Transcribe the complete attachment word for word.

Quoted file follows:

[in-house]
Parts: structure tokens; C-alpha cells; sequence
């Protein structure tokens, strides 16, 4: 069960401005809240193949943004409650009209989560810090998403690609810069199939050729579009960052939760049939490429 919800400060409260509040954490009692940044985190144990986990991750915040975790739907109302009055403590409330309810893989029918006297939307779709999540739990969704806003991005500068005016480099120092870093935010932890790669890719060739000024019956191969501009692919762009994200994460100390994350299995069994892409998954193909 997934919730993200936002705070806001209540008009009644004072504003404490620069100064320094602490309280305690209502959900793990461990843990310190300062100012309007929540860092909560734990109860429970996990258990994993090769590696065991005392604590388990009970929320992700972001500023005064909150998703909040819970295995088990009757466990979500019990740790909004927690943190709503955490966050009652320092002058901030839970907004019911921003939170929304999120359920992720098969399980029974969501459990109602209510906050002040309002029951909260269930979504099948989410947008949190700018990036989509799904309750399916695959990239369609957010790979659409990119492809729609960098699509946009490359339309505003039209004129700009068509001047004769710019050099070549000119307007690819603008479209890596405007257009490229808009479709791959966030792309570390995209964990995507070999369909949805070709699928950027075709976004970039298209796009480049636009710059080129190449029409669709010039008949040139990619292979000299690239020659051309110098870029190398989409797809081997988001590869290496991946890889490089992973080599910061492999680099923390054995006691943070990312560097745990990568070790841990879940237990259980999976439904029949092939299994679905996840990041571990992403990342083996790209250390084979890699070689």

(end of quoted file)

[in-house]
Parts: structure tokens; C-alpha cells; sequence
């Protein structure tokens, strides 16, 4: 069960401005809240193949943004409650009209989560810090998403690609810069199939050729579009960052939760049939490429 919800400060409260509040954490009692940044985190144990986990991750915040975790739907109302009055403590409330309810893989029918006297939307779709999540739990969704806003991005500068005016480099120092870093935010932890790669890719060739000024019956191969501009692919762009994200994460100390994350299995069994892409998954193909 997934919730993200936002705070806001209540008009009644004072504003404490620069100064320094602490309280305690209502959900793990461990843990310190300062100012309007929540860092909560734990109860429970996990258990994993090769590696065991005392604590388990009970929320992700972001500023005064909150998703909040819970295995088990009757466990979500019990740790909004927690943190709503955490966050009652320092002058901030839970907004019911921003939170929304999120359920992720098969399980029974969501459990109602209510906050002040309002029951909260269930979504099948989410947008949190700018990036989509799904309750399916695959990239369609957010790979659409990119492809729609960098699509946009490359339309505003039209004129700009068509001047004769710019050099070549000119307007690819603008479209890596405007257009490229808009479709791959966030792309570390995209964990995507070999369909949805070709699928950027075709976004970039298209796009480049636009710059080129190449029409669709010039008949040139990619292979000299690239020659051309110098870029190398989409797809081997988001590869290496991946890889490089992973080599910061492999680099923390054995006691943070990312560097745990990568070790841990879940237990259980999976439904029949092939299994679905996840990041571990992403990342083996790209250390084979890699070689």